A dip in January consumer confidence reignited fears of stagflation on Wall Street, adding fuel to the sell-off in major equity indexes, which started before the report's release at 10 a.m. ET. However, Wall Street missed a couple of bright spots in the report.

The Conference Board's Consumer Confidence Index decreased in January, after an increase in December, suggesting that the consumer-led recovery from the pandemic recession may be slowing down.

The dip in consumer confidence comes at a time of high inflation, suggesting that the economy may be heading to stagflation, a combination of slow growth and elevated inflation.

That's not a good place for Wall Street to be, as stagflation hurts both the top and the bottom lines of listed companies. Thus, the added pressure to sell shares after the report's release.

Still, a close look at the report reveals a couple of bright spots, which Wall Street seems to ignore, at least for now.

The Consumer Confidence Index includes two components.

The Present Situation component measures how consumers assess the current business and labor market conditions.

The Expectations component assesses how consumers feel about income, business and labor market conditions in the near future.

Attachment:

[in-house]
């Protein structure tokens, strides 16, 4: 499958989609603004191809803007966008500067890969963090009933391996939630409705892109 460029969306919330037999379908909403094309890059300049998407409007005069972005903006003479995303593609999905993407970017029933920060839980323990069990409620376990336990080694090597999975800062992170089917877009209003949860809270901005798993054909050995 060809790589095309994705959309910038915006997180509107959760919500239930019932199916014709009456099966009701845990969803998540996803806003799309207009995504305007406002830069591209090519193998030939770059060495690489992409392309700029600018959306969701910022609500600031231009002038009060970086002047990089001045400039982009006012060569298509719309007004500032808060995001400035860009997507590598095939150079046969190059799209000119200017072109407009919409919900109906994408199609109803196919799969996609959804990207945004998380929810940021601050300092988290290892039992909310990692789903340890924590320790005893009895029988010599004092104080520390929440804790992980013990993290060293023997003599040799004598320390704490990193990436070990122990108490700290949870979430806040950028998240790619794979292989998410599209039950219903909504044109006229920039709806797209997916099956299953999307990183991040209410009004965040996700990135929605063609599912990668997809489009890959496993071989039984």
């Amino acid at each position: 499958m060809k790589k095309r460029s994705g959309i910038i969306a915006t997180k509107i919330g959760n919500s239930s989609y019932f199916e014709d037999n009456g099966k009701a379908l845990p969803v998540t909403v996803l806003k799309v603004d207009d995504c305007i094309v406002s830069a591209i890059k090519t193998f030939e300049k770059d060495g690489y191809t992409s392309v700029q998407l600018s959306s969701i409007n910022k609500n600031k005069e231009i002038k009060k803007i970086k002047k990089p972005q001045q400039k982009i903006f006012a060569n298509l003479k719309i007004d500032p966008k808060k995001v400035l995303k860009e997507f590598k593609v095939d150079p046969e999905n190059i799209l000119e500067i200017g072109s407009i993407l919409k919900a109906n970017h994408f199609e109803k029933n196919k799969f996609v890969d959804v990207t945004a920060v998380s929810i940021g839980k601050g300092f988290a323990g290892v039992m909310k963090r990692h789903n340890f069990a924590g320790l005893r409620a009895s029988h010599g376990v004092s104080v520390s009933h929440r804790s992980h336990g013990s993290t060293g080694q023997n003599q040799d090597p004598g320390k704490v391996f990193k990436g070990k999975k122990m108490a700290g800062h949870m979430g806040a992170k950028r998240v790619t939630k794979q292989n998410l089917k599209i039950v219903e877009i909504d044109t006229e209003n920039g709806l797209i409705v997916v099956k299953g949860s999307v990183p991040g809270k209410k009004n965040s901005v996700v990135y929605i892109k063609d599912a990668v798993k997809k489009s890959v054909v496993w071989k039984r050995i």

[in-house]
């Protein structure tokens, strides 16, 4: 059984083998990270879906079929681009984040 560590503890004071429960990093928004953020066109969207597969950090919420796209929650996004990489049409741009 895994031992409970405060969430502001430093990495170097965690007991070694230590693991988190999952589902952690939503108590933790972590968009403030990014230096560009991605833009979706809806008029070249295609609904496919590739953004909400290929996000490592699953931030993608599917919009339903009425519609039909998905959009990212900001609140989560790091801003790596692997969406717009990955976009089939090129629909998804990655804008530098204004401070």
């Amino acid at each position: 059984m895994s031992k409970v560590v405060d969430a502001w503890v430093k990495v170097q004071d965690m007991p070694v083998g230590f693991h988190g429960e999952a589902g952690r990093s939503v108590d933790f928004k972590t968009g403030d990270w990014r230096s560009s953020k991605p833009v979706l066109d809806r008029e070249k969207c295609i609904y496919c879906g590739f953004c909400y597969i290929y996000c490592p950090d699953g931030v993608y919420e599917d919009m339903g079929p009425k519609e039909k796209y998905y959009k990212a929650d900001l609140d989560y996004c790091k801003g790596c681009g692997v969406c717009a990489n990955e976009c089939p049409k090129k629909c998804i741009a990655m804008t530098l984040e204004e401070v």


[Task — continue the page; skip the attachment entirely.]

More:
One of the bright spots of the January report is the Present Situation Index, which improved to 148.2 from 144.8 in December. Another bright spot is that the proportion of consumers who plan to buy high-ticket items like automobiles increased. A third bright spot is the ease in the inflationary expectations component of the Expectations index.

"Consumer confidence moderated in January, following gains in the final three months of 2021," said Lynn Franco, senior director of economic indicators at The Conference Board. "The Present Situation Index improved, suggesting the economy entered the new year on solid footing. However, expectations about short-term growth prospects weakened, pointing to a likely moderation in growth during the first quarter of 2022. Nevertheless, the proportion of consumers planning to purchase homes, automobiles and major appliances over the next six months all increased.

"Meanwhile, concerns about inflation declined for the second straight month, but remain elevated after hitting a 13-year high in November 2021. Concerns about the pandemic increased slightly, amid the ongoing Omicron surge. Looking ahead, both confidence and consumer spending may continue to be challenged by rising prices and the ongoing pandemic."

In addition, consumer confidence and consumer spending will be challenged by the pace at which the Federal Reserve removes accommodation from the economy and raises interest rates, critical for consumer spending on high-ticket items. Also, they will be challenged by Wall Street's sell-off, which destroys wealth, another crucial factor for consumer confidence and consumer spending.